Reduced glomerular filtration rate was associated with increased death, cardiovascular events, and hospitalizationPDF
ACP J Club. 2005 Mar-Apr;142:50. doi:10.7326/ACPJC-2005-142-2-050
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Go AS, Chertow GM, Fan D, McCulloch CE, Hsu C. Chronic kidney disease and the risks of death, cardiovascular events, and hospitalization. N Engl J Med. 2004;351:1296-305. [PubMed ID: 15385656]
What is the relation of the severity of renal impairment to the risk for all-cause mortality, cardiovascular (CV) events, and hospitalization?
Design: Cohort study with 2.84-year follow-up.
Setting: The Kaiser Permanente of Northern California health care system, San Francisco Bay area.
Patients: 1 120 295 patients who were ≥ 20 years of age (mean age 52 y, 55% women) and had ≥ 1 outpatient measurement of serum creatinine levels between January 1, 1996, and December 31, 2000. Exclusion criteria were kidney transplantation or maintenance dialysis.
Risk factors: The Modification of Diet and Renal Disease (MDRD) equation was used to estimate baseline glomerular filtration rate (GFR). The Kaiser Permanente regional laboratory serum creatinine measurement was calibrated with the laboratory used to derive the MDRD equation. GFR was divided into 5 categories (< 15, 15 to 29, 30 to 44, 45 to 59, and ≥ 60 mL/min per 1.73 m2of body surface). Other risk factors were age, sex, race or ethnicity, and comorbid illnesses (including coronary disease, stroke or transient ischemic attack, heart failure, peripheral arterial disease, diabetes mellitus, hypertension, dyslipidemia, lung or liver disease, cancer, and dementia).
Outcomes: All-cause mortality, CV events (hospitalization for coronary disease, heart failure, stroke, or peripheral arterial disease), and hospitalization.
Risk for all-cause mortality, CV events, and hospitalizations increased with decreasing estimated GFRs (Table). The adjusted risk for all-cause mortality ranged from a 17% increase with an estimated GFR 45 to 59 mL/min per 1.73 m2 to 600% with a GFR < 15 mL/min per 1.73 m2. The presence of proteinuria was also an independent predictor of all-cause mortality (adjusted hazard ratio [HR] 1.3, 95% CI 1.3 to 1.4), CV events (HR 1.3, CI 1.2 to 1.3), and hospitalization (HR 1.4, CI 1.4 to 1.4).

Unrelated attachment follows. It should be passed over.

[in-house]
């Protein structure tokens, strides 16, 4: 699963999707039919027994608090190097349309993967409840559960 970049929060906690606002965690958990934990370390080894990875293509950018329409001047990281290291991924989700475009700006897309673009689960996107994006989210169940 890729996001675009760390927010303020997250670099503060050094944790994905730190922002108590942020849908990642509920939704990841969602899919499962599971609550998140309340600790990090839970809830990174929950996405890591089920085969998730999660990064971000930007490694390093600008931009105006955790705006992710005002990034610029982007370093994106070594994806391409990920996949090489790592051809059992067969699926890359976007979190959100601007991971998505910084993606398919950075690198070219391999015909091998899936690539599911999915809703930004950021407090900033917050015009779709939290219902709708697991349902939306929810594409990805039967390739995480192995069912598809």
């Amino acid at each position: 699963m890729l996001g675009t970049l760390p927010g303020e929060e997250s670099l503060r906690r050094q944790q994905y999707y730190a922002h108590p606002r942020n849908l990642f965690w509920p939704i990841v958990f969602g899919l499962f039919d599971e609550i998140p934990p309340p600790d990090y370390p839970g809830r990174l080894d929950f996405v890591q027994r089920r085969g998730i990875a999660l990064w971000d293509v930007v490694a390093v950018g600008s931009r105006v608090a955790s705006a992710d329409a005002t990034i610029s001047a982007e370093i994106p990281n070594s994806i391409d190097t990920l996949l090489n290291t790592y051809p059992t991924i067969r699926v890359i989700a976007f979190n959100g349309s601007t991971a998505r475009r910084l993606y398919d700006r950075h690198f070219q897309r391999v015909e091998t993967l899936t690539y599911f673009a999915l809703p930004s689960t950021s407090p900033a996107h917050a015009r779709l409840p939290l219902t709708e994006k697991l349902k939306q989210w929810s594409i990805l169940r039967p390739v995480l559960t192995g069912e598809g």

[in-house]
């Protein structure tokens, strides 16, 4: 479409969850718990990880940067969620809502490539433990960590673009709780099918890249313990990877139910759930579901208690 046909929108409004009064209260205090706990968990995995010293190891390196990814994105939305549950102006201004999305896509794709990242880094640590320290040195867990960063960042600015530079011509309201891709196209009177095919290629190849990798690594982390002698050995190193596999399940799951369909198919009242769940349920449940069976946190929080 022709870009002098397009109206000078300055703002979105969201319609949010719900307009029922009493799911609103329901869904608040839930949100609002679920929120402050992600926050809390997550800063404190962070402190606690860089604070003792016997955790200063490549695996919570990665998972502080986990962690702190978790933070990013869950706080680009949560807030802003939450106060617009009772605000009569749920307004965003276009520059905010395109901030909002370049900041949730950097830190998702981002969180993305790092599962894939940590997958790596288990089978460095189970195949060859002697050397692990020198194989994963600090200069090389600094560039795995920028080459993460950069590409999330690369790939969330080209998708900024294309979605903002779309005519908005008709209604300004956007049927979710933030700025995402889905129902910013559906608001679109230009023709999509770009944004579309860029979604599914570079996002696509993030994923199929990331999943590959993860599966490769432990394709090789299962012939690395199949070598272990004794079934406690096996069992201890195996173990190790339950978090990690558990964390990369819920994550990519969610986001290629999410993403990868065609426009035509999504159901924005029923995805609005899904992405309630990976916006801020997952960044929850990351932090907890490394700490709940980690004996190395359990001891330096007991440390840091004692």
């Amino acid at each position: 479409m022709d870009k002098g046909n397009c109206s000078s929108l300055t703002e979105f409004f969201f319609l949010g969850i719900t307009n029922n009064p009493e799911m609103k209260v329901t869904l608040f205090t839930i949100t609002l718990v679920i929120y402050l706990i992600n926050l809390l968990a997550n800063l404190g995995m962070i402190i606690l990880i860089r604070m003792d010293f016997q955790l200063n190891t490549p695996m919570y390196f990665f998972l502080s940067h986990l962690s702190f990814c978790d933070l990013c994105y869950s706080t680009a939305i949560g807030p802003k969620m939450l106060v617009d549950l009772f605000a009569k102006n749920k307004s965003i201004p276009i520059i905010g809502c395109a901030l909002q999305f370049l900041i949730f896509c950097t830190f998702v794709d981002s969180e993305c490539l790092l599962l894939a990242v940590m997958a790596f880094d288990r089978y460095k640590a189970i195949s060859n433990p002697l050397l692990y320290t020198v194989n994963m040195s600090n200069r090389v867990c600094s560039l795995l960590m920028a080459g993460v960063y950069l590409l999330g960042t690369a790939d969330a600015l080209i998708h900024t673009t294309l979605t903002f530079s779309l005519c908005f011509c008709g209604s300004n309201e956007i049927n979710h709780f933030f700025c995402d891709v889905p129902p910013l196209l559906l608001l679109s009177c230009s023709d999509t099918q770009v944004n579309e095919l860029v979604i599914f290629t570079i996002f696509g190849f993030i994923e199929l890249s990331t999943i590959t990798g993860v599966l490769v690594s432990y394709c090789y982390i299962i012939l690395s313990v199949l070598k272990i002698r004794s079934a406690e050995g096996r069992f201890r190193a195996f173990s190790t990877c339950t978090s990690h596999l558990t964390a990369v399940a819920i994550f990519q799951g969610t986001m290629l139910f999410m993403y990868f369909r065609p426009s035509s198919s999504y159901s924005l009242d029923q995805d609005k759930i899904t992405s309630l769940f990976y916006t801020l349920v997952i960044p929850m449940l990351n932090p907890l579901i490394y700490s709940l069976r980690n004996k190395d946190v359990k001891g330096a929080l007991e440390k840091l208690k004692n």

Reduced estimated glomerular filtration rate was associated with increased risk for all-cause mortality, cardiovascular events, and hospitalization.
Source of funding: National Institute for Diabetes, Digestive, and Kidney Diseases.
For correspondence: Dr. A.S. Go, Kaiser Permanente of Northern California, Oakland, CA, USA. E-mail email@example.com.
Table. Association of estimated glomerular filtration rate (GFR) with risk for death, cardiovascular events, and hospitalization*
|Outcomes||Adjusted hazard ratio (95% CI)†|
|GFR < 15 mL/min per 1.73 m2||GFR 15 to 29 mL/min per 1.73 m2||GFR 30 to 44 mL/min per 1.73 m2||GFR 45 to 59 mL/min per 1.73 m2|
|All-cause mortality||5.9 (5.4 to 6.5)||3.2 (3.1 to 3.4)||1.8 (1.7 to 1.9)||1.2 (1.1 to 1.2)|
|Any cardiovascular event||3.4 (3.1 to 3.8)||2.8 (2.6 to 2.9)||2.0 (1.9 to 2.1)||1.4 (1.4 to 1.5)|
|Any hospitalization||3.1 (3.0 to 3.3)||2.1 (2.0 to 2.2)||1.5 (1.5 to 1.5)||1.1 (1.1 to 1.1)|
*Patients with GFR ≥ 60 mL/min per 1.73 m2 were the reference group. CI defined in Glossary.
†Adjusted for age sex, income, education, dialysis, coronary disease, heart failure, stroke or transient ischemic attack, hypertension, dyslipidemia, cancer, serum albumin level ≤ 3.5 g/dL, dementia, cirrhosis or liver disease, lung disease, proteinuria, and previous hospitalizations.